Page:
Labor’s Reconciliation Action Plan is a practical plan with measurable timeframes – ensuring that at every level of our party we are constantly building our understanding of the issues that affect First Nations People’s equality and aspirations, and developing practical ideas for achieving sustainable change.

These goals have eluded us as a nation for more than two centuries. It is time for that to change – and Labor wants to lead this change.

Reconciliation and recognition is about acknowledging – and celebrating – the unique place of Aboriginal and Torres Strait Islanders as the first people and custodians of

Australia and recognising the need for change through real partnerships.

In doing this Labor can continue to lead the way on our nation’s path to Recognition, Reconciliation and Justice.

A fair go for Australia also means a fair go for First Nations People.

 

NACCHO Aboriginal Health #UluruStatement #StatementFromtheHeart #firstNationsVoice : Final report of the Joint Select Committee on Constitutional Recognition

” The Joint Select Committee on Constitutional Recognition relating to Aboriginal and Torres Strait Islander Peoples has presented its final report to the Parliament.

The Committee was established in March to consider matters relating to constitutional change, including the recommendations of the Expert Panel, the previous Joint Select Committee, the Statement from the Heart, and the Referendum Council.”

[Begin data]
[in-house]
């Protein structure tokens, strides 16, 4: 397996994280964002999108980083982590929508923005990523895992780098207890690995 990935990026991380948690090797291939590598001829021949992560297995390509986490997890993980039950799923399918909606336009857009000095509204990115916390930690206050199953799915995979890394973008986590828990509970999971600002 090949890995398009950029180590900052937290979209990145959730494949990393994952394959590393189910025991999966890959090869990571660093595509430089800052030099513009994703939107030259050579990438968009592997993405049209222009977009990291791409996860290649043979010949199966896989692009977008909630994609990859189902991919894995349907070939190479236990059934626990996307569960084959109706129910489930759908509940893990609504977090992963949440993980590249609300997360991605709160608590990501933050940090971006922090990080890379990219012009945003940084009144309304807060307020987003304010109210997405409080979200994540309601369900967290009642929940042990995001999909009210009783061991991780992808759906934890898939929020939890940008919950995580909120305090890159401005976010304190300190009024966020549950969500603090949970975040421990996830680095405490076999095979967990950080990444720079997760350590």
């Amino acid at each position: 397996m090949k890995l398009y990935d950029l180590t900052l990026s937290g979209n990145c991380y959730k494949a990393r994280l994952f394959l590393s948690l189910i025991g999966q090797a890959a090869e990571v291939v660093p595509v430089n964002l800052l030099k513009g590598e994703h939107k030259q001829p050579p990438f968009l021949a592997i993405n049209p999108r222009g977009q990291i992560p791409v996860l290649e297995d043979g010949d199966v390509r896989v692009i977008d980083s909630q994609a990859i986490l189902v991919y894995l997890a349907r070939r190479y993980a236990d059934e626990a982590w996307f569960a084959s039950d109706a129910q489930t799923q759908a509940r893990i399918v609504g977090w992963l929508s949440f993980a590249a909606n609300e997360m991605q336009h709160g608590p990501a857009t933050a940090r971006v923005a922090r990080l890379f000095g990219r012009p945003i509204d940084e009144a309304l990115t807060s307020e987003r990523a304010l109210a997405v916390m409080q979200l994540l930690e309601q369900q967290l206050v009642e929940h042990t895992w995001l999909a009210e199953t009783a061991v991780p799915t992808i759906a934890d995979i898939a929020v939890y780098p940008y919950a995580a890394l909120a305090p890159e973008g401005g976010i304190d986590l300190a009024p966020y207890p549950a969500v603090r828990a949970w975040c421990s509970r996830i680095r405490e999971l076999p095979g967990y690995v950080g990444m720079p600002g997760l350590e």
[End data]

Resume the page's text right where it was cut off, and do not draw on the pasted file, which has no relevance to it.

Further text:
From the APH Website VIEW HERE 

 ” NACCHO Chair Ms Donnella Mills and CEO Pat Turner have welcomed the Joint Parliamentary Committee report on Constitutional Recognition of Aboriginal and Torres Strait Islander People. However, as the saying goes the devil is in the detail and NACCHO looks forward to what the parliamentary parties and cross benches propose as election commitments.”

Please refer to the NACCHO Press Release 30 Nov PDF for more details

Read / Download Press Release NACCHO Welcomes Report

 ” The Statement from the Heart is one of the most significant documents produced in the history of Reconciliation and, from day one, Labor has been determined to accord the Statement proper respect and thorough consideration.

If elected in 2019, a Shorten Labor Government will move quickly to agree a process together with First Nations people to make the Voice a reality – including a pathway to a referendum.

Labor supports a Voice. We support enshrining it in the Constitution. This is our
first priority for Constitutional change.”

Senator Patrick Dodson From the Labor Party Press Release

Labor Party Press Release

 ” It is well and truly time our governments are held to account in realising our rights, and respond to us by using the Joint Select Committee’s report and this new set of recommendations, so we have a way forward to reconcile and be recognised.

Until then we will not be heard with equal weight and consequence in determining the future of this nation together.